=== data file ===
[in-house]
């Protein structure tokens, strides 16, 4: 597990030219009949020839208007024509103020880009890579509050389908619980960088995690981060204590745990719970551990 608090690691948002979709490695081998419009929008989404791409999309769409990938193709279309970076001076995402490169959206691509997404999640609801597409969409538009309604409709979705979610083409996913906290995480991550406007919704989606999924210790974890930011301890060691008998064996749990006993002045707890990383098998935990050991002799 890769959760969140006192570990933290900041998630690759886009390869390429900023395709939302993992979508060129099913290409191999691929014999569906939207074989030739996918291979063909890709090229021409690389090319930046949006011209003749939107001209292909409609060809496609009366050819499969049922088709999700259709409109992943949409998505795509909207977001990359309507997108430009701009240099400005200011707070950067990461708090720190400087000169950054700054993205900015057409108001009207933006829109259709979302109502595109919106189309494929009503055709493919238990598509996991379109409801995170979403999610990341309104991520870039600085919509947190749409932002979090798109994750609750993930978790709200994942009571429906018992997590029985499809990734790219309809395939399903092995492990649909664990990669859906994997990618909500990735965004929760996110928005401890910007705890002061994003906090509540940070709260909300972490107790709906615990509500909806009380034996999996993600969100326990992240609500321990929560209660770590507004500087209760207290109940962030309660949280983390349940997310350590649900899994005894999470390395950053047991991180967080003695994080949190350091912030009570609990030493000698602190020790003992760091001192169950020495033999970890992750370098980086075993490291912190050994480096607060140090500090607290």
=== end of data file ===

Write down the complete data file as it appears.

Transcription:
[in-house]
């Protein structure tokens, strides 16, 4: 597990030219009949020839208007024509103020880009890579509050389908619980960088995690981060204590745990719970551990 608090690691948002979709490695081998419009929008989404791409999309769409990938193709279309970076001076995402490169959206691509997404999640609801597409969409538009309604409709979705979610083409996913906290995480991550406007919704989606999924210790974890930011301890060691008998064996749990006993002045707890990383098998935990050991002799 890769959760969140006192570990933290900041998630690759886009390869390429900023395709939302993992979508060129099913290409191999691929014999569906939207074989030739996918291979063909890709090229021409690389090319930046949006011209003749939107001209292909409609060809496609009366050819499969049922088709999700259709409109992943949409998505795509909207977001990359309507997108430009701009240099400005200011707070950067990461708090720190400087000169950054700054993205900015057409108001009207933006829109259709979302109502595109919106189309494929009503055709493919238990598509996991379109409801995170979403999610990341309104991520870039600085919509947190749409932002979090798109994750609750993930978790709200994942009571429906018992997590029985499809990734790219309809395939399903092995492990649909664990990669859906994997990618909500990735965004929760996110928005401890910007705890002061994003906090509540940070709260909300972490107790709906615990509500909806009380034996999996993600969100326990992240609500321990929560209660770590507004500087209760207290109940962030309660949280983390349940997310350590649900899994005894999470390395950053047991991180967080003695994080949190350091912030009570609990030493000698602190020790003992760091001192169950020495033999970890992750370098980086075993490291912190050994480096607060140090500090607290």